Traditions Are Meant to Last

Most kids crave novelty – the newest video game, the biggest Christmas tree, the latest, greatest…
But at holidays, they are transformed from thrill seekers to traditionalists. If your family has done it before, your kids will want to do it again.

I call it the “we all” of family. We always do this special activity for “the holidays.” There’s something reassuring about traditions. In a world where nearly everything is disposable, traditions remind us that some things were meant to last.

Our family has a lot of Christmas traditions that we incorporate into our family time. From delivering Christmas cookies and caroling at our neighbors homes, capturing silly Christmas Eve antics, to our sharing meals with refugee families on Christmas day, our family tapestry is woven with traditions.

I’m sure we each have our favorite unique ideas, but maybe this year you are looking for something new for your family time.

Many of us are faced with large distances separating our family members, and that often brings great sadness of times missed together.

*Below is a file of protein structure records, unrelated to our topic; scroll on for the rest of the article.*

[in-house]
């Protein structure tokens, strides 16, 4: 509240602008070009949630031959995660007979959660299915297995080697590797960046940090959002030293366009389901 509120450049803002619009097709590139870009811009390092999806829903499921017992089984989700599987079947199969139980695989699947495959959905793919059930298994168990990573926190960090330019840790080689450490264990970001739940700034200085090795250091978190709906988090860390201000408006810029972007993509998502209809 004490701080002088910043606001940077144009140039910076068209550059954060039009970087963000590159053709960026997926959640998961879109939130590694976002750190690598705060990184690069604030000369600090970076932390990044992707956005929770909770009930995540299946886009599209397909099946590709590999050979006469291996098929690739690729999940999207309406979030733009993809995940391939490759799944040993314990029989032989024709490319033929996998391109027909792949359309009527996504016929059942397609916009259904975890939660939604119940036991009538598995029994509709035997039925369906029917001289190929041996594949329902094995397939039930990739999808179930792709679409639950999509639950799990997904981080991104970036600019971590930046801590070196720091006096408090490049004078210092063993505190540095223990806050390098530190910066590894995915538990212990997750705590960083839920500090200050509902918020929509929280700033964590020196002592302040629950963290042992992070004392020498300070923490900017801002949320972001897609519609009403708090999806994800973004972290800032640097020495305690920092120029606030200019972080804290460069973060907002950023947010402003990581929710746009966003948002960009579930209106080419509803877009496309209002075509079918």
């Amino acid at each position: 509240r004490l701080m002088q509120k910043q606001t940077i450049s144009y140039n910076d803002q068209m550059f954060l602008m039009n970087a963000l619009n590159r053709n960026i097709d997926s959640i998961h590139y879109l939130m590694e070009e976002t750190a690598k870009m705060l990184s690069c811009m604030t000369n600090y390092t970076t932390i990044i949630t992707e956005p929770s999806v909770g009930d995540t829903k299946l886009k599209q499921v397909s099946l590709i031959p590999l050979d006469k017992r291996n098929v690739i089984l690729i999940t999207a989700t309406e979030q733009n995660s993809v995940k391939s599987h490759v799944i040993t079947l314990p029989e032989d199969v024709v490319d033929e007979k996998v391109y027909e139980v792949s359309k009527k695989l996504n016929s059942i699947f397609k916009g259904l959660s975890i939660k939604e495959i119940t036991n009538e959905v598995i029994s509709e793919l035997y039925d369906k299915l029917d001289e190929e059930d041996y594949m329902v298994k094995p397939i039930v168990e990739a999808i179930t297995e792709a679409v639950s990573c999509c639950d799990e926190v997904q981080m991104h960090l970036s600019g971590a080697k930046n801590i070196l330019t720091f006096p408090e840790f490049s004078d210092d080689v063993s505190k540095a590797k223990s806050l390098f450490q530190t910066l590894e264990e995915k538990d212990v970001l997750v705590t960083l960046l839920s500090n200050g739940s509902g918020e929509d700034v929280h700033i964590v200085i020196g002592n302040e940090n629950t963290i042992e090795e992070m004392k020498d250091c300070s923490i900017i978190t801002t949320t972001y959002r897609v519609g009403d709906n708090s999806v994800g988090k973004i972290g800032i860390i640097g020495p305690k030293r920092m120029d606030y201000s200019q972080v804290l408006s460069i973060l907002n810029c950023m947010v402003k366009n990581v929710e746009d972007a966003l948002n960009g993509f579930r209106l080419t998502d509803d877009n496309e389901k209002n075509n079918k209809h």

Why not create a Christmas Share Box?  It’s a clever way of bridging the distance during the holidays, and one that might became not just an instant tradition, but one that may bring comfort and joy to your family, as well.  Unlike your average holiday parcel, this Christmas box is short on glitz and requires minimal assembly. It’s just a cardboard box your kids can fill with things that tell a story about where they live and what’s been happening in their lives this year. Fill it with seashells, pressed flowers, pinecones, postcards with a local theme, edible items, trading cards, ticket stubs–anything that says ‘me’ and ‘my story.’ (Don’t forget drawings and photos.) The idea is to make the box a reciprocal affair–while your kids are assembling one for their cousins, their cousins will be putting together a similar box for them.  You can follow up with a phone call to share the excitement. Have each cousin tell their stories about what they put in the box and why it’s important to them that year.  After the boxes have been exchanged, ask your kids which was more fun: making one or receiving one. They’ll probably be hard-pressed to choose–and isn’t that what the holidays are all about?

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